NH clergy call for abolishing state's death penaltyBy PAT GROSSMITH
New Hampshire Union Leader
November 12. 2013 9:48AM
CONCORD - New Hampshire church leaders have issued a call to abolish the death penalty and for clergy to discuss the issue with their congregations.
Bishop James Hazelwood of the New England Synod of the Evangelical Lutheran Church in America, the Right Rev. A. Robert Hirschfield of the Episcopal Diocese of New Hampshire, Bishop Peter Anthony Libasci of the Roman Catholic Diocese of Manchester, and the Rev. Gary Schulte, conference minister of the N.H. Conference of the United Church of Christ, are encouraging their clergy to discuss their objections to the death penalty during the weekend of Nov. 23-24.
Bishop Hirschfield called on clergy statewide to participate in a "Preach-In" on the death penalty Nov. 24, coinciding with the Feast of Christ the King Sunday, when the lectionary readings focus on Jesus's own execution.
"When I was informed that our elected representatives would be considering a bill calling for repeal of the death penalty in New Hampshire, it seemed fitting to call on church leaders to urge our people to reflect on this legislation through the lens of Scripture and the tradition of Christian teaching," said Bishop Hirschfield. "Christ the King Sunday, which falls this year on Nov. 24, reminds Christians of the sovereignty of God in all aspects of our lives and society. The execution and resurrection of Jesus remind us of the futility of acts of violence, hatred, retribution and fear as means to establish a just and peaceful society.
"Our churches, for too long divided, have a special opportunity this year to reflect and pray together about how Christian teaching leads us to a society that's closer to the reign of God. It is for this reason that the leaders of so many denominations are joining in this effort," he said.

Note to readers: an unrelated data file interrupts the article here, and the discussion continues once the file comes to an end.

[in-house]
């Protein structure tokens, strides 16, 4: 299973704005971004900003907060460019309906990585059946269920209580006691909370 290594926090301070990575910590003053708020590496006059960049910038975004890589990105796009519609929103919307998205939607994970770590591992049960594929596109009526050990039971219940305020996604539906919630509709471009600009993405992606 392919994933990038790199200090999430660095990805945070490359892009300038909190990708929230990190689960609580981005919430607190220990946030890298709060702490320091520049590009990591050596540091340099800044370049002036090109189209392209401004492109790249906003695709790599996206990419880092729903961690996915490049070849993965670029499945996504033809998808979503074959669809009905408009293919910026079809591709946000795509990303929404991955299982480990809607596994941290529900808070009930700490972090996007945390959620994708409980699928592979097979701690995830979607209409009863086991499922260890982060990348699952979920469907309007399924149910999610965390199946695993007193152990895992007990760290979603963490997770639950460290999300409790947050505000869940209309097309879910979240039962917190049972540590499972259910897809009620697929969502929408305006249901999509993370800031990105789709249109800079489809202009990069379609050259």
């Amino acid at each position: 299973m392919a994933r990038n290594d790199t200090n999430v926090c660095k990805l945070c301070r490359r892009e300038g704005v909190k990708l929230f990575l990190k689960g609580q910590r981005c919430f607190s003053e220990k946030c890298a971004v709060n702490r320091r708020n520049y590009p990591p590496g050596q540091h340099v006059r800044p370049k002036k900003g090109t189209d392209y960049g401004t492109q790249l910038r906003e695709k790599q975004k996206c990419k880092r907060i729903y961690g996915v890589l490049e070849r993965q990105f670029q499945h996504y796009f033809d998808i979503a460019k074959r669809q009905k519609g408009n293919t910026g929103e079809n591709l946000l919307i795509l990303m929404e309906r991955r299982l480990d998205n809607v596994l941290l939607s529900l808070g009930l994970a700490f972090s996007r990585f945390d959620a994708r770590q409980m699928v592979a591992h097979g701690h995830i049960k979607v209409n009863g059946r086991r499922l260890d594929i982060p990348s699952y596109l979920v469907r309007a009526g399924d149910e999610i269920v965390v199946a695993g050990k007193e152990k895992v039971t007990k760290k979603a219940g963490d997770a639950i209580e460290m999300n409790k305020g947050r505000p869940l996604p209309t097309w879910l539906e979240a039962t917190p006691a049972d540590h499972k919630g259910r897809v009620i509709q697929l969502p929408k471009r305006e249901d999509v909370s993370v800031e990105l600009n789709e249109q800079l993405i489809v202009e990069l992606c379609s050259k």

Bishop Libasci said the Feast of Christ the King is an opportunity for Catholics and other Christians to support victims of crime and their families, while remembering that those who commit crimes are capable of redemption - of coming to know Jesus as we see in the story of Christ's own execution.
"The death penalty neither deters others, nor brings this perpetrator to understanding, but instead, in the worst of ironies, publicly validates the very act of taking a human life," he said.
Bishop Hazelwood said the death penalty has proven to be an ineffective tool for crime deterrence. "In all likelihood it has been applied to persons who later could have been proven innocent and it does not stand the test of the teachings of Jesus. There is no logical, practical or spiritual reason to continue the death penalty in New Hampshire," he said.
The Rev. Gary Schulte said in the Christian tradition we are taught by Jesus that "an eye for an eye" and a "tooth for tooth" - or life for a life - is not the ethical standard by which we should live our lives.
"I also believe this applies to our collective responsibility as citizens of the state of New Hampshire. While we have a responsibility to protect our citizens, vengeance and state-sponsored violence are not the way we make our society safer for all," he said.
This effort is a religious and educational response to bipartisan legislation recently filed in the New Hampshire House to repeal New Hampshire's death penalty. The New Hampshire Council of Churches is an organizational member of the N.H. Coalition to Abolish the Death Penalty, which is spearheading the repeal campaign.
Last week, the Supreme Court's upheld the state's death penalty in the case of Michael Addison, convicted of capital murder in the 2006 shooting death of Manchester police officer Michael Briggs. Addison, 33, a former Boston gang member, is the only person on death row in New Hampshire.
His appeal, on the legal issue of proportionality, is still pending before the Supreme Court.